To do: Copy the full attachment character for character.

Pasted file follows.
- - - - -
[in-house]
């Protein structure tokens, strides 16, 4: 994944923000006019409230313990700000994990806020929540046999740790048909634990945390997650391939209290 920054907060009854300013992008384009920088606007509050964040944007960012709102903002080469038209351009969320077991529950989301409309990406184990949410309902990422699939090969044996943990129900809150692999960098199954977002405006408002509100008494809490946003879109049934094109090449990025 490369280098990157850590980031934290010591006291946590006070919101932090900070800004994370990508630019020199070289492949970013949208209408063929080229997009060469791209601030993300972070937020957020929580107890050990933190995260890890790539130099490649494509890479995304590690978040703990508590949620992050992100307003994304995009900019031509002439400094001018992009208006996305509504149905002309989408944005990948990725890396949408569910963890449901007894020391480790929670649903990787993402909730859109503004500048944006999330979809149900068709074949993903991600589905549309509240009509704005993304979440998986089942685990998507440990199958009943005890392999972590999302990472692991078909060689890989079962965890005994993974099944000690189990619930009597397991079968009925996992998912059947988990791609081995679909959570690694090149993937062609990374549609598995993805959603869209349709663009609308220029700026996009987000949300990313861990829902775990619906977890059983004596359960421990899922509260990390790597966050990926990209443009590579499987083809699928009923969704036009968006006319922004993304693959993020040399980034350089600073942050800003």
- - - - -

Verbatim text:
[in-house]
């Protein structure tokens, strides 16, 4: 994944923000006019409230313990700000994990806020929540046999740790048909634990945390997650391939209290 920054907060009854300013992008384009920088606007509050964040944007960012709102903002080469038209351009969320077991529950989301409309990406184990949410309902990422699939090969044996943990129900809150692999960098199954977002405006408002509100008494809490946003879109049934094109090449990025 490369280098990157850590980031934290010591006291946590006070919101932090900070800004994370990508630019020199070289492949970013949208209408063929080229997009060469791209601030993300972070937020957020929580107890050990933190995260890890790539130099490649494509890479995304590690978040703990508590949620992050992100307003994304995009900019031509002439400094001018992009208006996305509504149905002309989408944005990948990725890396949408569910963890449901007894020391480790929670649903990787993402909730859109503004500048944006999330979809149900068709074949993903991600589905549309509240009509704005993304979440998986089942685990998507440990199958009943005890392999972590999302990472692991078909060689890989079962965890005994993974099944000690189990619930009597397991079968009925996992998912059947988990791609081995679909959570690694090149993937062609990374549609598995993805959603869209349709663009609308220029700026996009987000949300990313861990829902775990619906977890059983004596359960421990899922509260990390790597966050990926990209443009590579499987083809699928009923969704036009968006006319922004993304693959993020040399980034350089600073942050800003």